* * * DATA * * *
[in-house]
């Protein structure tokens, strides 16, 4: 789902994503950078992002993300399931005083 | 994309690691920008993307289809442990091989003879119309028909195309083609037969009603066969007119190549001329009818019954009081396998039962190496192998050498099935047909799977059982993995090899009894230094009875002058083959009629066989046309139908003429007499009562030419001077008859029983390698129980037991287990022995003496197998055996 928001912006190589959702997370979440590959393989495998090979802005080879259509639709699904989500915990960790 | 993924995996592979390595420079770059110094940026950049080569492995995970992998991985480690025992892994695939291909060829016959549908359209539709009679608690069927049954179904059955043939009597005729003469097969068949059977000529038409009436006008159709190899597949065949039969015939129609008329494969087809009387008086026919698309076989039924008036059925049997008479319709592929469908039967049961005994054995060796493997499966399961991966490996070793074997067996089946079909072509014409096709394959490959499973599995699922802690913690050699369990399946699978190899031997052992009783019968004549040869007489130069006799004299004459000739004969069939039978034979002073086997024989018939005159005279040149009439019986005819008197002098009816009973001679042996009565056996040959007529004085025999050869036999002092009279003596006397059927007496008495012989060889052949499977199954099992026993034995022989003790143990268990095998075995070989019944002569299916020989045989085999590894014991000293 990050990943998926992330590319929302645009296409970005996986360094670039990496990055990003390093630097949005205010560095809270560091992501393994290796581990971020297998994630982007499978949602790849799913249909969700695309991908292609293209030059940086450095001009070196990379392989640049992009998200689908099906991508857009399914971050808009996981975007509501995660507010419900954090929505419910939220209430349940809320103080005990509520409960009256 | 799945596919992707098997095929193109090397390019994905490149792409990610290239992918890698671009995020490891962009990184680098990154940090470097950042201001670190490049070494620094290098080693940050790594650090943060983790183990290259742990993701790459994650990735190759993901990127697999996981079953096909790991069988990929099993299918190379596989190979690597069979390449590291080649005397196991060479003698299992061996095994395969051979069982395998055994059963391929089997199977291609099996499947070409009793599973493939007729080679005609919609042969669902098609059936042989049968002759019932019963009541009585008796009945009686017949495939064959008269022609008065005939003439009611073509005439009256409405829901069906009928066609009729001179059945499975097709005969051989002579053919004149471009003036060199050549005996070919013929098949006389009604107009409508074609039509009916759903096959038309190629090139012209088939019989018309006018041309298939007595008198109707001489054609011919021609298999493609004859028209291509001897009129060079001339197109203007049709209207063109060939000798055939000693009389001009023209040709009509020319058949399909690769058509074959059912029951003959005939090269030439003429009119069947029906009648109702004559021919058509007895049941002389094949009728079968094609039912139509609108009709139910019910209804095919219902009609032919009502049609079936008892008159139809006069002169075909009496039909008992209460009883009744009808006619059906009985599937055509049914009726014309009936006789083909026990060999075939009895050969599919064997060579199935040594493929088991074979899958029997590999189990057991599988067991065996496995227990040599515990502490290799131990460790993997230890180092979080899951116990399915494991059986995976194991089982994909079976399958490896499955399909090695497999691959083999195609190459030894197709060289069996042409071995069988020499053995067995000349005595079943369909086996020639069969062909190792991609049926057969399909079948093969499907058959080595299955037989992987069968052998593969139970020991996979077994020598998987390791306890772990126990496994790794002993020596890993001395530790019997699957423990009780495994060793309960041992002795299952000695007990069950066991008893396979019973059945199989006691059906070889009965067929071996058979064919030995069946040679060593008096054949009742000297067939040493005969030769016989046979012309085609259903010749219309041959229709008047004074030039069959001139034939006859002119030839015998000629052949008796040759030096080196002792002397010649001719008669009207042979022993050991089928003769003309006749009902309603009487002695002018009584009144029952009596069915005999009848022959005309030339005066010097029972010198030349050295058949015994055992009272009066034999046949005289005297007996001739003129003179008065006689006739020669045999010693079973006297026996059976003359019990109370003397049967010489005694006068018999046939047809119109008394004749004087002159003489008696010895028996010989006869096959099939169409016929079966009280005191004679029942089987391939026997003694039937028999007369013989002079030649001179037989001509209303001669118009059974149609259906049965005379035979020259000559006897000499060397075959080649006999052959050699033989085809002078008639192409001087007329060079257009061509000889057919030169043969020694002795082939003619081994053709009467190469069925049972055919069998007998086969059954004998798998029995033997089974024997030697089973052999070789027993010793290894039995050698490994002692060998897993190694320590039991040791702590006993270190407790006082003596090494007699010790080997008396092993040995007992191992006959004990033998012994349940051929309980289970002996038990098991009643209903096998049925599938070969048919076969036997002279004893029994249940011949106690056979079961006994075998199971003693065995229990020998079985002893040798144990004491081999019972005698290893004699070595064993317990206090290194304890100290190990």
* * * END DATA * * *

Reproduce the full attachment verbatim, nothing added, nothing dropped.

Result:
[in-house]
């Protein structure tokens, strides 16, 4: 789902994503950078992002993300399931005083 | 994309690691920008993307289809442990091989003879119309028909195309083609037969009603066969007119190549001329009818019954009081396998039962190496192998050498099935047909799977059982993995090899009894230094009875002058083959009629066989046309139908003429007499009562030419001077008859029983390698129980037991287990022995003496197998055996 928001912006190589959702997370979440590959393989495998090979802005080879259509639709699904989500915990960790 | 993924995996592979390595420079770059110094940026950049080569492995995970992998991985480690025992892994695939291909060829016959549908359209539709009679608690069927049954179904059955043939009597005729003469097969068949059977000529038409009436006008159709190899597949065949039969015939129609008329494969087809009387008086026919698309076989039924008036059925049997008479319709592929469908039967049961005994054995060796493997499966399961991966490996070793074997067996089946079909072509014409096709394959490959499973599995699922802690913690050699369990399946699978190899031997052992009783019968004549040869007489130069006799004299004459000739004969069939039978034979002073086997024989018939005159005279040149009439019986005819008197002098009816009973001679042996009565056996040959007529004085025999050869036999002092009279003596006397059927007496008495012989060889052949499977199954099992026993034995022989003790143990268990095998075995070989019944002569299916020989045989085999590894014991000293 990050990943998926992330590319929302645009296409970005996986360094670039990496990055990003390093630097949005205010560095809270560091992501393994290796581990971020297998994630982007499978949602790849799913249909969700695309991908292609293209030059940086450095001009070196990379392989640049992009998200689908099906991508857009399914971050808009996981975007509501995660507010419900954090929505419910939220209430349940809320103080005990509520409960009256 | 799945596919992707098997095929193109090397390019994905490149792409990610290239992918890698671009995020490891962009990184680098990154940090470097950042201001670190490049070494620094290098080693940050790594650090943060983790183990290259742990993701790459994650990735190759993901990127697999996981079953096909790991069988990929099993299918190379596989190979690597069979390449590291080649005397196991060479003698299992061996095994395969051979069982395998055994059963391929089997199977291609099996499947070409009793599973493939007729080679005609919609042969669902098609059936042989049968002759019932019963009541009585008796009945009686017949495939064959008269022609008065005939003439009611073509005439009256409405829901069906009928066609009729001179059945499975097709005969051989002579053919004149471009003036060199050549005996070919013929098949006389009604107009409508074609039509009916759903096959038309190629090139012209088939019989018309006018041309298939007595008198109707001489054609011919021609298999493609004859028209291509001897009129060079001339197109203007049709209207063109060939000798055939000693009389001009023209040709009509020319058949399909690769058509074959059912029951003959005939090269030439003429009119069947029906009648109702004559021919058509007895049941002389094949009728079968094609039912139509609108009709139910019910209804095919219902009609032919009502049609079936008892008159139809006069002169075909009496039909008992209460009883009744009808006619059906009985599937055509049914009726014309009936006789083909026990060999075939009895050969599919064997060579199935040594493929088991074979899958029997590999189990057991599988067991065996496995227990040599515990502490290799131990460790993997230890180092979080899951116990399915494991059986995976194991089982994909079976399958490896499955399909090695497999691959083999195609190459030894197709060289069996042409071995069988020499053995067995000349005595079943369909086996020639069969062909190792991609049926057969399909079948093969499907058959080595299955037989992987069968052998593969139970020991996979077994020598998987390791306890772990126990496994790794002993020596890993001395530790019997699957423990009780495994060793309960041992002795299952000695007990069950066991008893396979019973059945199989006691059906070889009965067929071996058979064919030995069946040679060593008096054949009742000297067939040493005969030769016989046979012309085609259903010749219309041959229709008047004074030039069959001139034939006859002119030839015998000629052949008796040759030096080196002792002397010649001719008669009207042979022993050991089928003769003309006749009902309603009487002695002018009584009144029952009596069915005999009848022959005309030339005066010097029972010198030349050295058949015994055992009272009066034999046949005289005297007996001739003129003179008065006689006739020669045999010693079973006297026996059976003359019990109370003397049967010489005694006068018999046939047809119109008394004749004087002159003489008696010895028996010989006869096959099939169409016929079966009280005191004679029942089987391939026997003694039937028999007369013989002079030649001179037989001509209303001669118009059974149609259906049965005379035979020259000559006897000499060397075959080649006999052959050699033989085809002078008639192409001087007329060079257009061509000889057919030169043969020694002795082939003619081994053709009467190469069925049972055919069998007998086969059954004998798998029995033997089974024997030697089973052999070789027993010793290894039995050698490994002692060998897993190694320590039991040791702590006993270190407790006082003596090494007699010790080997008396092993040995007992191992006959004990033998012994349940051929309980289970002996038990098991009643209903096998049925599938070969048919076969036997002279004893029994249940011949106690056979079961006994075998199971003693065995229990020998079985002893040798144990004491081999019972005698290893004699070595064993317990206090290194304890100290190990």